Outstanding payable(s) for translation, amendment and editorial revision to the screening report of March 2002 should be received in the Burlington District Office within the next month.

Question No. 131Routine Proceedings

3:15 p.m.

Canadian Alliance

Garry Breitkreuz Canadian Alliance Yorkton—Melville, SK

With regard to the Canadian Firearms Program: ( a ) what is the proposed budget allocation for fiscal year 2002-03; ( b ) what are the line-item cost projections for fiscal year 2002-03; ( c ) what are the cost projections by department and agency for 2002-03; ( d ) what is the total cost of the program since its inception in 1995; and ( e ) what is the projected annual cost for each of the next 10 years?

Question No. 131Routine Proceedings

3:15 p.m.

Northumberland Ontario

Liberal

Paul MacKlin LiberalParliamentary Secretary to the Minister of Justice and Attorney General of Canada

(a) The Canadian Firearms Centre’s, CFC, proposed budget allocation for fiscal year 2002-03 is $113.5 million.

(b) The CFC line item cost projections for 2002-03 are as follows:

Vote 1--Operating Expenditures: $97.3 million

Vote 5--Contributions: $10.4 million

Statutory--Employee Benefits: $5.8 million

(c) The cost projections by department and agency that will receive funding through the Canadian Firearms Centre in 2002-03 are as follows:

Department of Justice--CFC: $109.5 million

Solicitor General--RCMP: $3.0 million

Canada Customs and Revenue Agency: $1.0 million

(d) The total cost of the program since inception in 1995 is:

From 1995-96 to 2000-01 the net cost of the program incurred by the Department of Justice--CFC is $484.1 million. This consists of $551.5 million in gross expenditures minus $23.1 million in C-17 expenditures minus $44.3 million in net revenue.

As of March 31, 2002, period 12, the net cost of the program incurred by the Department of Justice--CFC for fiscal year 2001-02 is $88.6 million. This consists of $102.9 million in gross expenditures minus $14.3 million in revenue.

(e) The projected annual costs for the next 10 years are as follows:

i. For 2002-03 the net costs are projected to be $101.2 million (this consists of projected gross expenditures of $113.5 million minus $12.3 million in revenue);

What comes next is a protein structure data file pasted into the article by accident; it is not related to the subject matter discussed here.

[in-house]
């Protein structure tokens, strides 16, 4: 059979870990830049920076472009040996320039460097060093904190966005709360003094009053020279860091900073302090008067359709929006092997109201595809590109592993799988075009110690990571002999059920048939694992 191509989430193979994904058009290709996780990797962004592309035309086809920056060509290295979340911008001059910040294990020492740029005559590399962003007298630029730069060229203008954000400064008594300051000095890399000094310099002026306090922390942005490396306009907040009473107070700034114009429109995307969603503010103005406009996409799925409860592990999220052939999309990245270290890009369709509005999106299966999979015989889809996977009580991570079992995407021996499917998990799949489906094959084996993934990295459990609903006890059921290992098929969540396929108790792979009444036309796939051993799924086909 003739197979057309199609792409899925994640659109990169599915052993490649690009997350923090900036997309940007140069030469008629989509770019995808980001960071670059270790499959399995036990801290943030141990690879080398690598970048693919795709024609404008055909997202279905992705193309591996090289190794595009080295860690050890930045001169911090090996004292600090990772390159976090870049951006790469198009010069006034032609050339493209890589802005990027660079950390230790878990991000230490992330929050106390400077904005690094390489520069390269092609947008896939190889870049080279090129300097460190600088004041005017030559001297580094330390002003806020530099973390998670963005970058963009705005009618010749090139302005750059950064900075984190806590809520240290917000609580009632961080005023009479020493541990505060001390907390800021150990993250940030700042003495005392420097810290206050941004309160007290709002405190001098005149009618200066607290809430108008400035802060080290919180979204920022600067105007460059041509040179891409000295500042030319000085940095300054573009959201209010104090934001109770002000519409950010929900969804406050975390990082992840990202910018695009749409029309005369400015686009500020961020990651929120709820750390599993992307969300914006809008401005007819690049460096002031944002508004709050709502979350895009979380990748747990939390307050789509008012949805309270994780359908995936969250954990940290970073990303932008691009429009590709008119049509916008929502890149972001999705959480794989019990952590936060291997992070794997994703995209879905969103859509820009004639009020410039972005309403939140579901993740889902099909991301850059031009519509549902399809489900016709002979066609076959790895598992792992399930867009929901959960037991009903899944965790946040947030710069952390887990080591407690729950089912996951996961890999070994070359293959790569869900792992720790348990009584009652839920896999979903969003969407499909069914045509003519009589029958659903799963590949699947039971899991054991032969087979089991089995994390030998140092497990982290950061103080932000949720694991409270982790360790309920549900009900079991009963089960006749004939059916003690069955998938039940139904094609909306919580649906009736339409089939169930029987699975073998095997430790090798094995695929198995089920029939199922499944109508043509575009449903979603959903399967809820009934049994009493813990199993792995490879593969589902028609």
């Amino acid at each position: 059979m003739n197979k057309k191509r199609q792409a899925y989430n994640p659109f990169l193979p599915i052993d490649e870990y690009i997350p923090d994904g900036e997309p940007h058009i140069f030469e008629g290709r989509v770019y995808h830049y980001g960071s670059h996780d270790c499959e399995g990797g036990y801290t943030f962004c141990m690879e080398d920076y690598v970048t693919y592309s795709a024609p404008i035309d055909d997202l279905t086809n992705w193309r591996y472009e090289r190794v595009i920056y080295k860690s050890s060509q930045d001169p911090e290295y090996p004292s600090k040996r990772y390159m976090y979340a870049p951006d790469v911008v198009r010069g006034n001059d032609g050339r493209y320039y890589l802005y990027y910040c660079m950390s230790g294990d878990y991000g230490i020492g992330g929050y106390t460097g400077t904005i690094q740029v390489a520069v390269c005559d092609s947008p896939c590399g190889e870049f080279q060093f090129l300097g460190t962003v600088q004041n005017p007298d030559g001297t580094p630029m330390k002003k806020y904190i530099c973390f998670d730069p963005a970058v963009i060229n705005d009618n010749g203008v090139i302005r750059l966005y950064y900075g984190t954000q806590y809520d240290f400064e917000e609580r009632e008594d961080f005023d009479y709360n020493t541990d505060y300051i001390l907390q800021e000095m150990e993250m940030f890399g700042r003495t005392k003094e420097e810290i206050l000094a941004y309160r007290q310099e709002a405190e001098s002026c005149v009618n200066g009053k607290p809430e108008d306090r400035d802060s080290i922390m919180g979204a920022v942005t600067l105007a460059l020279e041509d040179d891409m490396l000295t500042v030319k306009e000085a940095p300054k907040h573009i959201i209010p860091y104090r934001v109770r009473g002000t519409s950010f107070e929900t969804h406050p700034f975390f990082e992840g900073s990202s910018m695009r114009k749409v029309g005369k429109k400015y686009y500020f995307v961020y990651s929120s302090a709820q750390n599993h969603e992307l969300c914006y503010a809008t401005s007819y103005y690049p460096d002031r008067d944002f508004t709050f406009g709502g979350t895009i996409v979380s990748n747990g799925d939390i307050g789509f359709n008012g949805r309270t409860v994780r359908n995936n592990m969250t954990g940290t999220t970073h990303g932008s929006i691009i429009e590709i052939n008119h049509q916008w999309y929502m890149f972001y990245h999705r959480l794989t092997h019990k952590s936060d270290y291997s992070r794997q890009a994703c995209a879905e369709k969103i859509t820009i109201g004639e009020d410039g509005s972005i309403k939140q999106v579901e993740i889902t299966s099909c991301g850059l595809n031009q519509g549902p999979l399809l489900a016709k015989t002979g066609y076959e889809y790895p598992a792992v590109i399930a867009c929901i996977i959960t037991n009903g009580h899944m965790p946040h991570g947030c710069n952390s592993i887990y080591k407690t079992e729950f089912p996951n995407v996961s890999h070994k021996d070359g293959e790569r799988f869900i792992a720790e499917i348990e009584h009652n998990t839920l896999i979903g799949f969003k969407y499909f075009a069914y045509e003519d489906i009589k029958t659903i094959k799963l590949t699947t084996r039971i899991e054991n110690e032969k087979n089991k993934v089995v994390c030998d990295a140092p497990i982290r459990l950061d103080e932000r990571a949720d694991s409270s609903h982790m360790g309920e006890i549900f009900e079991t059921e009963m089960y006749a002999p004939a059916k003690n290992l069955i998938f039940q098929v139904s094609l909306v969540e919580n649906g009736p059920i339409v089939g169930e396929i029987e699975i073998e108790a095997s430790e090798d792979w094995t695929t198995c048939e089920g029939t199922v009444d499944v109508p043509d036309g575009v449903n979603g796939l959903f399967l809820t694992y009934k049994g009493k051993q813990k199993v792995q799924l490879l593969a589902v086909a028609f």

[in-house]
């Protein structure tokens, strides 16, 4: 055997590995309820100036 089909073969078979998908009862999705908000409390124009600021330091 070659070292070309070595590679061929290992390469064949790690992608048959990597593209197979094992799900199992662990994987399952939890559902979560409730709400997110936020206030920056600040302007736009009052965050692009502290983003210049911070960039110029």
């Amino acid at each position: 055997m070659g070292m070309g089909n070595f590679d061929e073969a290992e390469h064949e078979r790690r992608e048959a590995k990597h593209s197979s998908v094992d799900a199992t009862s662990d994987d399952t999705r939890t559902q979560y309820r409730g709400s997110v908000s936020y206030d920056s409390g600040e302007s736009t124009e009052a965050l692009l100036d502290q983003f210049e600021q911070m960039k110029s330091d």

ii. For 2003-04 the net costs are projected to be $59.8 million (this consists of projected gross expenditures of $95.0 million minus $35.2 million in revenue);

iii. For 2004-05 the net costs are projected to be $44.8 million (this consists of projected gross expenditures of $80.0 million minus $35.2 in revenue);

iv. Funding has not yet been finalized for fiscal years 2005-06 through 2011-12, but is expected to continue to decrease.

Questions Passed as Orders for ReturnsRoutine Proceedings

3:15 p.m.

Kitchener Centre Ontario

Liberal

Karen Redman LiberalParliamentary Secretary to the Minister of the Environment

Mr. Speaker, if Question No. 118 could be made an order for return, the return would be tabled immediately.

Questions Passed as Orders for ReturnsRoutine Proceedings

3:15 p.m.

The Speaker

Is that agreed?

Questions Passed as Orders for ReturnsRoutine Proceedings

3:15 p.m.

Some hon. members

Agreed.

Question No. 118—Routine Proceedings

3:15 p.m.

Canadian Alliance

Grant McNally Canadian Alliance Dewdney—Alouette, BC

With regard to instances of environmental or other damage at the National Library: ( a ) how many instances have occurred; ( b ) what was the type of damage and the date of each occurrence; ( c ) how many documents, artifacts or other stored items have been damaged; ( d ) what specific costs for repair, restoration or replacement are associated with those damaged items; ( e ) how many items have been permanently lost as a result of this damage including the type of item, the date it was damaged, and the value in dollars associated with its loss; ( f ) how much money has been spent on repairs, renovations or maintenance to the National Library and when did this work take place; ( g ) what is the current value of the inventory and all holdings of the National Library; and ( h ) has the government completed a cost analysis of the repairs necessary to maintain the current library as compared to the costs of constructing a new National Library?

Return tabled.

Question No. 118—Routine Proceedings

3:15 p.m.

Liberal

Karen Redman Liberal Kitchener Centre, ON

Mr. Speaker, I ask that the remaining questions be allowed to stand.

Question No. 118—Routine Proceedings

3:15 p.m.

The Speaker

Is that agreed?